By Sébastien Breteau, founder and CEO of QIMA
E-commerce has been growing exponentially for years but the pandemic has catapulted the industry to new heights. As brick-and-mortar retailers were forced to shut doors and socially distant consumers sheltered at home, retailers had no choice but to put digital transformation on the fast track. According to research firm Digital Commerce 360, consumers spent $861.12 billion online with U.S. retailers in 2020, up 44.0% from $598.02 billion in 2019.
At the same time, the rapid migration to e-commerce platforms like Amazon, Etsy and Walmart Marketplace has steered retailers’ supply chains into uncharted territory. Amazon in particularly has seen explosive growth. While the company didn’t specify specific sales figures, it’s reported that marketplace sellers have hit record sales and that marketplace products now account for more than 50% of all units sold on the site.
But, greater opportunity brings even greater risks. To mitigate emerging risks and thrive in the unfolding e-commerce revolution, retailers must gain a full view of the product journey – from factory floors to consumers’ front doors. However, according to QIMAone’s recent survey of more than 700 businesses with global supply chains, over three-quarters (77%) admit to having blind spots in their supply chains and two-thirds reported that they don’t have streamlined communications in place with suppliers.
When you combine a lack of operational visibility with supplier delays – like we’ve recently experienced amid pandemic disruptions – it spells out disaster for e-commerce retailers. However, the digitization of supply chain processes can bolster supply chain visibility and offer e-commerce retailers a host of competitive advantages.
While convenience, pricing and overall value have traditionally driven consumer trends, e-commerce retailers must increasingly prioritize quality in the online marketplace. Unlike the brick-and-mortar experience where salespeople can visually inspect merchandise and consumers can physically touch it, e-commerce relies heavily on product images and online reviews to help sell goods. If a poor quality item is sold online, the costs to retailers increase tenfold between shipping fees and poor reviews resulting in loss of customers. According to data from the American Society for Quality, quality-related costs can amount to 15-20% of sales revenue and account for up to 40% of operational expenses.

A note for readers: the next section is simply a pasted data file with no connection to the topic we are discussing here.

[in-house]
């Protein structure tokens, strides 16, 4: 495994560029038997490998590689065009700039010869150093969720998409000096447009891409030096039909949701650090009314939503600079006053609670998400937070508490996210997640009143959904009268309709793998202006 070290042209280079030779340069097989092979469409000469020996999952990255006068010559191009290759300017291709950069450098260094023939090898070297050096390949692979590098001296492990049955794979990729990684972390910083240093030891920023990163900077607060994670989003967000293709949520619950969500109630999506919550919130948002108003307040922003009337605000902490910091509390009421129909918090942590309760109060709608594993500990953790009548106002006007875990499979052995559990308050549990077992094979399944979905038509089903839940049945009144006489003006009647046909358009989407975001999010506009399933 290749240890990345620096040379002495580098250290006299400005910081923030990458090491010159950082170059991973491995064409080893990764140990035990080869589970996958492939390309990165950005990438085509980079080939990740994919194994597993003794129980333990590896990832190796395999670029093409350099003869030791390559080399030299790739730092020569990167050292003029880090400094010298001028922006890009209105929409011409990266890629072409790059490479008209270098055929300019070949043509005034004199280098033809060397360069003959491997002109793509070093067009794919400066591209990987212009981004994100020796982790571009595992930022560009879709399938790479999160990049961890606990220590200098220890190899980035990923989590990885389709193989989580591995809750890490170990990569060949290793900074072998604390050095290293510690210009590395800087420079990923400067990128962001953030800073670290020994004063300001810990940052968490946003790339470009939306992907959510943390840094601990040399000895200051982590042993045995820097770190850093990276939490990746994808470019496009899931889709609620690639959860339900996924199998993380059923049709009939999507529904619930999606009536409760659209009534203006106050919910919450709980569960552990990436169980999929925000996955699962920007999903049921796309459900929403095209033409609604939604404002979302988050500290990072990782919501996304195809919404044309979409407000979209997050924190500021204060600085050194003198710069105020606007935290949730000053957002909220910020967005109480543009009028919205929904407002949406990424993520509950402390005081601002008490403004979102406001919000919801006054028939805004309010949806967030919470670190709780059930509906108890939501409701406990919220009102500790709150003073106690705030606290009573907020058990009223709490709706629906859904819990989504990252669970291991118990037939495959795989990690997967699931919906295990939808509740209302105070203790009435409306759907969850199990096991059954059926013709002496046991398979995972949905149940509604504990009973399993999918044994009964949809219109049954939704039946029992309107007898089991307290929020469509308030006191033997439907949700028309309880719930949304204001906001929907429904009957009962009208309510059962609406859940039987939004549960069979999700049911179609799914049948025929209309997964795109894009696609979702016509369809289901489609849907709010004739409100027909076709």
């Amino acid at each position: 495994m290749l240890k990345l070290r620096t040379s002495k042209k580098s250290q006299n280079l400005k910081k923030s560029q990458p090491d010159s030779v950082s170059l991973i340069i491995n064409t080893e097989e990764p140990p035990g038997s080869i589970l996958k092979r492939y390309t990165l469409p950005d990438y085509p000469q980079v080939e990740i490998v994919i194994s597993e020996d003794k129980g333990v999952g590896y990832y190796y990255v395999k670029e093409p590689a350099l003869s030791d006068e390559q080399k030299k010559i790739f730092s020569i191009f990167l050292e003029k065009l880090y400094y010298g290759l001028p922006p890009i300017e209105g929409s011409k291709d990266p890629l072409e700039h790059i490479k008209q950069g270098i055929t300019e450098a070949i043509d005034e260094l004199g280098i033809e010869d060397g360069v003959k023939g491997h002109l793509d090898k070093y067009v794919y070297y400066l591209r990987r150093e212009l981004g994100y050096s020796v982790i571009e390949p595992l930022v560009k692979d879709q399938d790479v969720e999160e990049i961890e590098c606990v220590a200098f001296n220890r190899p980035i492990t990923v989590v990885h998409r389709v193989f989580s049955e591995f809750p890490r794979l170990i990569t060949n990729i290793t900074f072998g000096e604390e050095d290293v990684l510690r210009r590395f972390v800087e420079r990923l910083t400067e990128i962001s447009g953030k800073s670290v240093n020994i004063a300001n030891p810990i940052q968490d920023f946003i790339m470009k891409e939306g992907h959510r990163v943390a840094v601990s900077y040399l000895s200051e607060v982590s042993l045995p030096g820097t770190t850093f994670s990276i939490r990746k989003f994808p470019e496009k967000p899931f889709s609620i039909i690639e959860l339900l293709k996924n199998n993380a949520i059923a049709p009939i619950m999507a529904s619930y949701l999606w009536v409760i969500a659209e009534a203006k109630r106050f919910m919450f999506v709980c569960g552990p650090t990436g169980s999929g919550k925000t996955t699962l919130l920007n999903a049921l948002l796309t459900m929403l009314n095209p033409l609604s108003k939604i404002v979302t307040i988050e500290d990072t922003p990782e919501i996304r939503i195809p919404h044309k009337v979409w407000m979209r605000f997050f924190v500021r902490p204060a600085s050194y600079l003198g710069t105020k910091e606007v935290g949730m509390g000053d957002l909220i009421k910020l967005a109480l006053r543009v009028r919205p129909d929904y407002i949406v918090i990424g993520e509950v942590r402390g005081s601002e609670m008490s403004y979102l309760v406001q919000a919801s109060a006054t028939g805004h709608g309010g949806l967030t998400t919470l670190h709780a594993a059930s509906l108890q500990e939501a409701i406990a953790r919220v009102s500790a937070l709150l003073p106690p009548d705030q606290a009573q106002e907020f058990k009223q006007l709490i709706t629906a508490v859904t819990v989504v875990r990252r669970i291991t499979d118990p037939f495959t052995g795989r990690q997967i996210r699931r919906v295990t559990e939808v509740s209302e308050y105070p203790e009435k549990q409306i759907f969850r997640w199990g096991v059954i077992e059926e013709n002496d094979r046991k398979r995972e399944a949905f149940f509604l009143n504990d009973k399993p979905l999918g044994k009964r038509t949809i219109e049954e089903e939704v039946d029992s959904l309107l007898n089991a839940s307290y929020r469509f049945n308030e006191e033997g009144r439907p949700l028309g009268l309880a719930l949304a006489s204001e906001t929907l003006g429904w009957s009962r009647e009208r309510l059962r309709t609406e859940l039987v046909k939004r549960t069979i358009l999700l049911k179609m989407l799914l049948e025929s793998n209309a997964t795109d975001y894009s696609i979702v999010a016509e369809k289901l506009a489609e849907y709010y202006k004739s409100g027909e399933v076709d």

Notably, major e-commerce platforms do not perform quality control on behalf of their vendors. Instead, the onus falls squarely on the shoulders of the seller. Moreover, they must adhere to the specific regulatory compliance measures in every market they source from and sell in – a complex, burdensome task that requires end-to-end visibility. The fallout of faulty oversight and insufficient accountability is already being seen as thousands of hazardous items have been sold online, causing consumers physical harm or even death.
Considering quality’s starring role in the e-commerce landscape, the case for digitization is gripping: 14% of respondents in QIMAone’s survey reported product quality issues having a “very serious impact” on their business; however, for those with highly digitized supply chains, that number shrank to just 7%.
Streamlines data collection